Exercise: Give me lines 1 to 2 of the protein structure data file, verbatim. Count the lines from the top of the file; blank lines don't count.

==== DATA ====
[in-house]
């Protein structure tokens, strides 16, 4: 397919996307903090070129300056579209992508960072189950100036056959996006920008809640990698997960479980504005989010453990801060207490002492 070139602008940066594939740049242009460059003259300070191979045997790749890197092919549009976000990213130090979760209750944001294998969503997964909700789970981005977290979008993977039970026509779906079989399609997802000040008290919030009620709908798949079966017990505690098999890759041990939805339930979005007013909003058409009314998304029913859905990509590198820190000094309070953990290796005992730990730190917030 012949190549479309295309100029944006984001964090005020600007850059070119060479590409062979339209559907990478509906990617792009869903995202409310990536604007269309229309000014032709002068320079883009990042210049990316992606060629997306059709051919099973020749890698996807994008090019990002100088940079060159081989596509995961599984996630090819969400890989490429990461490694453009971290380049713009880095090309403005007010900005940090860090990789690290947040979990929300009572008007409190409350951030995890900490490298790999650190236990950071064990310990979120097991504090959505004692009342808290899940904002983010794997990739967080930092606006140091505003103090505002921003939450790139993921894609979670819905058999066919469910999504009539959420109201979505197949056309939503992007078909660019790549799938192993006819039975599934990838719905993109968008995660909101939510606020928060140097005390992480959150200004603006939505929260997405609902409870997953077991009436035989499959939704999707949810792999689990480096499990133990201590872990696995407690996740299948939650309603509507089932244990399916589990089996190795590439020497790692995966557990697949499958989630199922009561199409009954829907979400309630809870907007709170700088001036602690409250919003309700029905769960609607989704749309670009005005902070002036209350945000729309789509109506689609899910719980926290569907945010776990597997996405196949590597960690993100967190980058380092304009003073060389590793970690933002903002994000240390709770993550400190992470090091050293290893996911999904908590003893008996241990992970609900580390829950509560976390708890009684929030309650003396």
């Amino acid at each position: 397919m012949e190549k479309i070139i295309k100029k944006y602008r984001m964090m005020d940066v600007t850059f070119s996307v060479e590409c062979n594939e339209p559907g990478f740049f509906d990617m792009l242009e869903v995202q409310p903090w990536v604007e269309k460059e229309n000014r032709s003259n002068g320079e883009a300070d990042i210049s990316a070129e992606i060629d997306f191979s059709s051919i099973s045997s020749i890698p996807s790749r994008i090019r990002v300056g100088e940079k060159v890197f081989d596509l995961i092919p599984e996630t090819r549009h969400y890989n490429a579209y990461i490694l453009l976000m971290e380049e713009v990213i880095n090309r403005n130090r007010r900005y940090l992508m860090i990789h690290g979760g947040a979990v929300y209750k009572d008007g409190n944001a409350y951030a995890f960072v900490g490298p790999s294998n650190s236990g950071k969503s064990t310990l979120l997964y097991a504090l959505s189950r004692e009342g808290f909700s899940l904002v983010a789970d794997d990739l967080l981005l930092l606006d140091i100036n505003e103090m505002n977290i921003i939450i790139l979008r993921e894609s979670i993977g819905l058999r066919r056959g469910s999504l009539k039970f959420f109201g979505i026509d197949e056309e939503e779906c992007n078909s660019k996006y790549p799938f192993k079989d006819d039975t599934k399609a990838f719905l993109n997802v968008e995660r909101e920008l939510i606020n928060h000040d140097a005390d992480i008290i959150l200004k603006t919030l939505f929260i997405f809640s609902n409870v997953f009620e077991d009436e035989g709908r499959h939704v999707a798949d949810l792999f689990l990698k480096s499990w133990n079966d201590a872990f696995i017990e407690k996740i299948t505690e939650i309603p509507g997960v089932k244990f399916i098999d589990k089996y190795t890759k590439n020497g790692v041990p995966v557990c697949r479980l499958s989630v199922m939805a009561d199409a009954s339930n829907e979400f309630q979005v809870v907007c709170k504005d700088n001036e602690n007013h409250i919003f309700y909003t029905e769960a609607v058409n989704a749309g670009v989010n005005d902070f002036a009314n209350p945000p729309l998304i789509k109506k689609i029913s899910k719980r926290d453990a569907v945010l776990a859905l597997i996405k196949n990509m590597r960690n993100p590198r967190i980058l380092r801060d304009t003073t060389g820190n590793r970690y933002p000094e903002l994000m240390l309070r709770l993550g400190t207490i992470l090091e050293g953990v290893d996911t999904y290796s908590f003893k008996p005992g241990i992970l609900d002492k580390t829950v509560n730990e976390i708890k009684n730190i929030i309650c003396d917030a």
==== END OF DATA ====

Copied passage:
[in-house]
């Protein structure tokens, strides 16, 4: 397919996307903090070129300056579209992508960072189950100036056959996006920008809640990698997960479980504005989010453990801060207490002492 070139602008940066594939740049242009460059003259300070191979045997790749890197092919549009976000990213130090979760209750944001294998969503997964909700789970981005977290979008993977039970026509779906079989399609997802000040008290919030009620709908798949079966017990505690098999890759041990939805339930979005007013909003058409009314998304029913859905990509590198820190000094309070953990290796005992730990730190917030 012949190549479309295309100029944006984001964090005020600007850059070119060479590409062979339209559907990478509906990617792009869903995202409310990536604007269309229309000014032709002068320079883009990042210049990316992606060629997306059709051919099973020749890698996807994008090019990002100088940079060159081989596509995961599984996630090819969400890989490429990461490694453009971290380049713009880095090309403005007010900005940090860090990789690290947040979990929300009572008007409190409350951030995890900490490298790999650190236990950071064990310990979120097991504090959505004692009342808290899940904002983010794997990739967080930092606006140091505003103090505002921003939450790139993921894609979670819905058999066919469910999504009539959420109201979505197949056309939503992007078909660019790549799938192993006819039975599934990838719905993109968008995660909101939510606020928060140097005390992480959150200004603006939505929260997405609902409870997953077991009436035989499959939704999707949810792999689990480096499990133990201590872990696995407690996740299948939650309603509507089932244990399916589990089996190795590439020497790692995966557990697949499958989630199922009561199409009954829907979400309630809870907007709170700088001036602690409250919003309700029905769960609607989704749309670009005005902070002036209350945000729309789509109506689609899910719980926290569907945010776990597997996405196949590597960690993100967190980058380092304009003073060389590793970690933002903002994000240390709770993550400190992470090091050293290893996911999904908590003893008996241990992970609900580390829950509560976390708890009684929030309650003396």